import { Component, Element, Prop, State } from '@stencil/core';
import { Item } from '../../models/Item';
@Component({ tag: 'ajonp-item-grid', styleUrl: 'ajonp-item-grid.css' })
export class AjonpItemGrid {
	// Incoming Property elements
	@Prop() defaultColor: string;
	@Prop() defaultSrc: string;
	@Prop() defaultLabelText: string;
	@Prop() defaultButtonText: string;
	// State to track inside of the component
	@State() items: Item[] = []; //Host Element to access the form data instead of looking at entire document
	@Element() el: HTMLElement;
	addItem() {
		const item = new Item();
		item.src = (this.el.querySelector('#src') as HTMLInputElement).value;
		item.labelText = (this.el.querySelector('#labelText') as HTMLInputElement).value;
		item.color = (this.el.querySelector('#color') as HTMLInputElement).value;
		item.buttonText = (this.el.querySelector('#buttonText') as HTMLInputElement).value; //Add newly created Item to array non-mutated
		this.items = [...this.items, item];
	scratchItem(key: number) {
		//Remove newly created Item to array non-mutated
		this.items = [...this.items.slice(0, key), ...this.items.slice(key + 1)];
		//Return an array from before the key and after the key.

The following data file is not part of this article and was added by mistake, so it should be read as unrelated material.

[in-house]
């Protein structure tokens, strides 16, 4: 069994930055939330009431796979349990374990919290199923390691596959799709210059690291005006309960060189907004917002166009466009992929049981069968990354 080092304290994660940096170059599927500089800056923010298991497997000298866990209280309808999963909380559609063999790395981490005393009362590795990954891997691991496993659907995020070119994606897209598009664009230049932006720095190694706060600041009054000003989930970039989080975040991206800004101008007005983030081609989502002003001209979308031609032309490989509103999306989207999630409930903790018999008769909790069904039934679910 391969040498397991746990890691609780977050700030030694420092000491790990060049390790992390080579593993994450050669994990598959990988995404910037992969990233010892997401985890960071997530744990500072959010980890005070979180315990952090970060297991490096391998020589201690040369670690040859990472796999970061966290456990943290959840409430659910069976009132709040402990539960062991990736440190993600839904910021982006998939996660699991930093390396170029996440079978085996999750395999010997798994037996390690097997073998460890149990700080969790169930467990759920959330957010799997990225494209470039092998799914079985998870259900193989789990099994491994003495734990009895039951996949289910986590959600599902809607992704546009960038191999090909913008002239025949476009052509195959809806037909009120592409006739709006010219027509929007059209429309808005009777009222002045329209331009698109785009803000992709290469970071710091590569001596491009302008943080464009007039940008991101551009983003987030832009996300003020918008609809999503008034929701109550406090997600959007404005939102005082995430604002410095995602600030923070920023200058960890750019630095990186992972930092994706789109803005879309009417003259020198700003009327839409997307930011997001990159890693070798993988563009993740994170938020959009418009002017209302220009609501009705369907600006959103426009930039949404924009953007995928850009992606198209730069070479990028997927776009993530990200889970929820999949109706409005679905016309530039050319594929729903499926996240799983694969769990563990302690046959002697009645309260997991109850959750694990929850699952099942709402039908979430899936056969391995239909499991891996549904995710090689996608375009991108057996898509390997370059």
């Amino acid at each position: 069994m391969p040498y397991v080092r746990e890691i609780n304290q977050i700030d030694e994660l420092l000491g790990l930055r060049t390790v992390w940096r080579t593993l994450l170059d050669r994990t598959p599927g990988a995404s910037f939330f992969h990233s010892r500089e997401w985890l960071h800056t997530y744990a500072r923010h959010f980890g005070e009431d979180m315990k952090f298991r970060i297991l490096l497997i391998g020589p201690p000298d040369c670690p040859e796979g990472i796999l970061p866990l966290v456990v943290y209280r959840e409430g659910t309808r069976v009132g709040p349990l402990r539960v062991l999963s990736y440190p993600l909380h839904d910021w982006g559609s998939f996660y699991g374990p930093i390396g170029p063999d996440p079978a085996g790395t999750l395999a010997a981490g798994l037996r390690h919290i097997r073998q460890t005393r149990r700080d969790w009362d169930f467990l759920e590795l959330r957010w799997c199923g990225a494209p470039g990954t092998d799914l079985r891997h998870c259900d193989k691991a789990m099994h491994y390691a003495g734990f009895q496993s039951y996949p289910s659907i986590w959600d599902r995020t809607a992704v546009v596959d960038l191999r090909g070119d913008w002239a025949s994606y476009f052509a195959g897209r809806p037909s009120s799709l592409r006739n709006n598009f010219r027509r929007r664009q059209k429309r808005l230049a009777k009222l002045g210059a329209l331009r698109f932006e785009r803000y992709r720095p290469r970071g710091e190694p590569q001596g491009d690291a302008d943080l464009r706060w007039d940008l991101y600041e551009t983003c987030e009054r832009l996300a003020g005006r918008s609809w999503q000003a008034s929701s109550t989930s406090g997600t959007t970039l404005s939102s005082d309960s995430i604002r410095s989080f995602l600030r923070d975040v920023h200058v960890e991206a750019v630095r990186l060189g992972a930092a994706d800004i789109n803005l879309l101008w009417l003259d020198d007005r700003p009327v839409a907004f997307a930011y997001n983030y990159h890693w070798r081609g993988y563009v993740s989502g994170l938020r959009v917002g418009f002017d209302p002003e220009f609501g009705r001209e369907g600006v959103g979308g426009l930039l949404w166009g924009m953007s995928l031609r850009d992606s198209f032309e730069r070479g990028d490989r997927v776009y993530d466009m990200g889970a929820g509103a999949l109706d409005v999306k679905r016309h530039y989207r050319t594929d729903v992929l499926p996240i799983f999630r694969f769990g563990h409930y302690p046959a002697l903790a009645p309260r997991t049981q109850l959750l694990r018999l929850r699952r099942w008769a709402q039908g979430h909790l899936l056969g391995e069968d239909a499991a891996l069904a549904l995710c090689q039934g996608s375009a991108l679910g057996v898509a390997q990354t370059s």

render() {
		return (
				{' '}
				<h3>Grid Items {this.items.length}</h3> <hr /> Avatar <input
				/> <br /> Label <input type="text" id="labelText" value={this.defaultLabelText} /> <br /> Color{' '}
				<input type="text" id="color" value={this.defaultColor} /> <br /> Button <input
				/> <br /> <ajonp-button onClick={this.addItem.bind(this)}>Add Item</ajonp-button> {this.items.map(
					(item: Item, key: number) => {
						return (
								onClick={this.scratchItem.bind(this, key)}
				)}{' '}


input {
	width: 100%;
ajonp-item {
	display: flex;

Now if you look closely we are using the two organisms within our page, but we could also use them 100’s of times in ANY of our pages!


<div style="display: flex; justify-content: space-around">
		default-button-text="Bark Away"



I am not going to dive into all of the code it would take to create a template, implementation but Ionic has offered up a solid solution for this as well in its Layout functionality. What is great here is that you can again work between your development and design team to quickly create a Hi-Fi Wireframe that will fit for your future components. I again have to say I love Figma, as anything built with Web Tech will always hold a special place in my heart. With that said an easy solution for this common task of creating templates can be found in Product Design Kit, checkout the Intro to Product Design Kit for Figma.